DNA of a killer

Un­der­stand­ing road safety in In­dia

Down to Earth - - FRONT PAGE - Re­search in­puts: An­u­mita Roy­chowd­hury, Priyanka Chan­dola, Vivek Chat­topad­hyay, Ru­chita Bansal

Nearly 140,000 peo­ple in In­dia died in road ac­ci­dents last year. Sev­eral com­mu­ni­ca­ble dis­eases to­gether do not take such a huge toll on hu­man life. But the coun­try does not see road safety as a health cri­sis, writes Kun­dan Pandey

KAILASH JHA, 46, a res­i­dent of Pur­nia in Bi­har, has been im­mo­bile for al­most six months now. In Fe­bru­ary, while re­turn­ing home from a pil­grim­age to Deoghar in Jhark­hand, a truck hit the ve­hi­cle he was trav­el­ling in. When Jha re­gained con­scious­ness two days later, he re­alised a spinal cord in­jury had left him bed-rid­den.

The har­row­ing months since then have taken Jha to hos­pi­tals in Pur­nia, Patna, Siliguri and fi­nally, Delhi. Doc­tors at Jai Prakash Narayan Apex Trauma Cen­tre in New Delhi have placed a steel rod in his back. For more than 15 days, the trauma cen­tre’s guest room has be­come the new home for Jha, his wife and two sons.

The fam­ily has al­ready bor­rowed ` 4 lakh for the treat­ment and is set to fall into a debt trap. Jha’s younger son Roshan could not take his class XII board ex­ams. Ashutosh, his elder son, had to drop out of his sec­ond year of grad­u­a­tion. “Doc­tors have left my fa­ther’s re­cov­ery upon god. I do not know how we will sur­vive,” says Ashutosh.

In Patna, 74-year-old Bin­desh­wari Pandey, fa­ther of four daily wage work­ers in Delhi, lies in coma at the gov­ern­ment-run Patna Med­i­cal Col­lege and Hos­pi­tal (pmch). Pandey, res­i­dent of Pach­gachia vil­lage in Bi­har’s Moti­hari district, met with a road accident in July-end. His son Awadh has bor­rowed ` 70,000 from a money­len­der to meet the med­i­cal ex­penses. “I have taken the money af­ter mort­gag­ing our farm land. I am not sure if I can re­pay,” he says with tears in his eyes.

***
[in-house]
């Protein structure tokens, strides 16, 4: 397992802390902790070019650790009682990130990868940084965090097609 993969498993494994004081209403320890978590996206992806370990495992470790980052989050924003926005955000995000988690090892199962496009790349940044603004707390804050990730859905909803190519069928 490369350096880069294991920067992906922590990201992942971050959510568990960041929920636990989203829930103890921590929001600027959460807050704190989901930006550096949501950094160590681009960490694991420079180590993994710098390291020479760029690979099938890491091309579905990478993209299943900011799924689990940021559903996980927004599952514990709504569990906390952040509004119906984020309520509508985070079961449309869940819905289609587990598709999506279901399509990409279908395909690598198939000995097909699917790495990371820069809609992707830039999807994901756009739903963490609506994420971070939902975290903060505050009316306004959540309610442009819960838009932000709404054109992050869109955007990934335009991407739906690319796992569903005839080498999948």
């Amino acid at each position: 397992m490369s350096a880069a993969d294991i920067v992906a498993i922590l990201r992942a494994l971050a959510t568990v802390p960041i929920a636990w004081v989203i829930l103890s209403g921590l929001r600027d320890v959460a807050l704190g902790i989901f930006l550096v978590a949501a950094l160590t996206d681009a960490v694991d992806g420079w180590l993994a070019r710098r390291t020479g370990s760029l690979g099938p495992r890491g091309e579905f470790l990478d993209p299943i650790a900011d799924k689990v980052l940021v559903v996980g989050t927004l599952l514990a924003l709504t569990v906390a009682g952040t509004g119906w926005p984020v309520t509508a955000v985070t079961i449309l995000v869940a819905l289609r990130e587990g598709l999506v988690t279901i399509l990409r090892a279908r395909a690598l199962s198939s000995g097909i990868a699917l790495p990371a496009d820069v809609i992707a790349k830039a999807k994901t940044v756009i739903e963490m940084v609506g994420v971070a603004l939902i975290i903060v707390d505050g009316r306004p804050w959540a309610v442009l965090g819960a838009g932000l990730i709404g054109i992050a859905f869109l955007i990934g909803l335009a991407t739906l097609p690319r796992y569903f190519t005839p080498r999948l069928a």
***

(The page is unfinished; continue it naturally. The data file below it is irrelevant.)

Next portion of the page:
The 16- katha (0.2-hectare) farm was a vi­tal source of in­come for the fam­ily. “It was our life­line. We took rice grown on this land to Delhi where prices are ex­or­bi­tant,” he says. The accident threat­ens to snap the fam­ily’s ties with the vil­lage.The broth­ers have de­cided to shift Pandey to Delhi if he sur­vives.

Re­cov­ery from road ac­ci­dents of­ten de­pends upon the sur­vivor’s so­cioe­co­nomic con­di­tion. K Venu­gopalan, pro­fes­sor of physics at Mo­han­lal Sukha­dia Univer­sity in Udaipur, has been wheelchair-bound af­ter an accident at Na­gar­coil, but he is luck­ier than Jha and Pandey.One of the four pas­sen­gers of the ill-fated ve­hi­cle he was trav­el­ling in died while Venu­gopalan sus­tained mul­ti­ple frac­tures. He spent two weeks in hos­pi­tal. The bill came to a lit­tle over ` 4 lakh. “We luck­ily had a med­i­cal cover for ` 5 lakh.The bill was set­tled through in­sur­ance ex­cept non-med­i­cal ex­penses of about ` 20,000,” says his wife Lak­shmi. Venu­gopalan, how­ever, is not a typ­i­cal road accident sur­vivor in In­dia.

TRAUMA ON THE ROAD

From Delhi to Patna to down south, hos­pi­tals are over­flow­ing with road accident vic­tims. Down To Earth (dte) found that deaths due to road ac­ci­dents are much more than those caused by, say, com­mu­ni­ca­ble dis­eases.

The trauma cen­tre of All In­dia In­sti­tute of Med­i­cal Sciences (aiims) in Delhi, can han­dle only 15,000 cases a year. It re­ceived 60,000 pa­tients in 2013. Data shows the num­ber of pa­tients has been ris­ing by 10 per cent an­nu­ally. Sim­i­larly, “In Nag­pur, I have ob­served at least 10-15 per cent

rise in road ac­ci­dents,” says Chi­rag Bhoj, head of the ca­su­alty depart­ment, Indira Gandhi Gov­ern­ment Med­i­cal Col­lege and Hos­pi­tal in Nag­pur.On an av­er­age, the hos­pi­tal gets 20 accident cases ev­ery 24 hours. One­fourth of them are se­ri­ous.